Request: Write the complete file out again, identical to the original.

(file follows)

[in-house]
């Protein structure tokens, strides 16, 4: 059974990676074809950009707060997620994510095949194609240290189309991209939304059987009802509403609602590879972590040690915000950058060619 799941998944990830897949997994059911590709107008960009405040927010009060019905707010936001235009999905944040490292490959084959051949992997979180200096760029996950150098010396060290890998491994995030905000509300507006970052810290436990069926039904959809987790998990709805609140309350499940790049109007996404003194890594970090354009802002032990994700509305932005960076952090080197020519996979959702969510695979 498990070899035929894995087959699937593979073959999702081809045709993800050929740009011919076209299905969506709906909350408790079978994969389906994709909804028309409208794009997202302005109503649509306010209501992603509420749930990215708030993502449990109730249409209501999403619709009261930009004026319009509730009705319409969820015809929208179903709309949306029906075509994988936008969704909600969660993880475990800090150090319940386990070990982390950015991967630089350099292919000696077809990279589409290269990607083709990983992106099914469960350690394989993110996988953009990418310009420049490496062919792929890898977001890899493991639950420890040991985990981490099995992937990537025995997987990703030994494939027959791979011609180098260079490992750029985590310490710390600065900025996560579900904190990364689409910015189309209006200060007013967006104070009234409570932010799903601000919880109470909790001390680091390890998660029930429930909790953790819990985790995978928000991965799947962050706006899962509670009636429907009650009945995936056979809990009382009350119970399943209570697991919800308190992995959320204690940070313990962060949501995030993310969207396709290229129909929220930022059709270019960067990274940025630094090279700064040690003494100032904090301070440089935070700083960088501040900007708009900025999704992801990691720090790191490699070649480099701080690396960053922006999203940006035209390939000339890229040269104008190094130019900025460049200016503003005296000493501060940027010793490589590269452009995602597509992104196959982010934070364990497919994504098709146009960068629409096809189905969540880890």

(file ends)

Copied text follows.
[in-house]
């Protein structure tokens, strides 16, 4: 059974990676074809950009707060997620994510095949194609240290189309991209939304059987009802509403609602590879972590040690915000950058060619 799941998944990830897949997994059911590709107008960009405040927010009060019905707010936001235009999905944040490292490959084959051949992997979180200096760029996950150098010396060290890998491994995030905000509300507006970052810290436990069926039904959809987790998990709805609140309350499940790049109007996404003194890594970090354009802002032990994700509305932005960076952090080197020519996979959702969510695979 498990070899035929894995087959699937593979073959999702081809045709993800050929740009011919076209299905969506709906909350408790079978994969389906994709909804028309409208794009997202302005109503649509306010209501992603509420749930990215708030993502449990109730249409209501999403619709009261930009004026319009509730009705319409969820015809929208179903709309949306029906075509994988936008969704909600969660993880475990800090150090319940386990070990982390950015991967630089350099292919000696077809990279589409290269990607083709990983992106099914469960350690394989993110996988953009990418310009420049490496062919792929890898977001890899493991639950420890040991985990981490099995992937990537025995997987990703030994494939027959791979011609180098260079490992750029985590310490710390600065900025996560579900904190990364689409910015189309209006200060007013967006104070009234409570932010799903601000919880109470909790001390680091390890998660029930429930909790953790819990985790995978928000991965799947962050706006899962509670009636429907009650009945995936056979809990009382009350119970399943209570697991919800308190992995959320204690940070313990962060949501995030993310969207396709290229129909929220930022059709270019960067990274940025630094090279700064040690003494100032904090301070440089935070700083960088501040900007708009900025999704992801990691720090790191490699070649480099701080690396960053922006999203940006035209390939000339890229040269104008190094130019900025460049200016503003005296000493501060940027010793490589590269452009995602597509992104196959982010934070364990497919994504098709146009960068629409096809189905969540880890």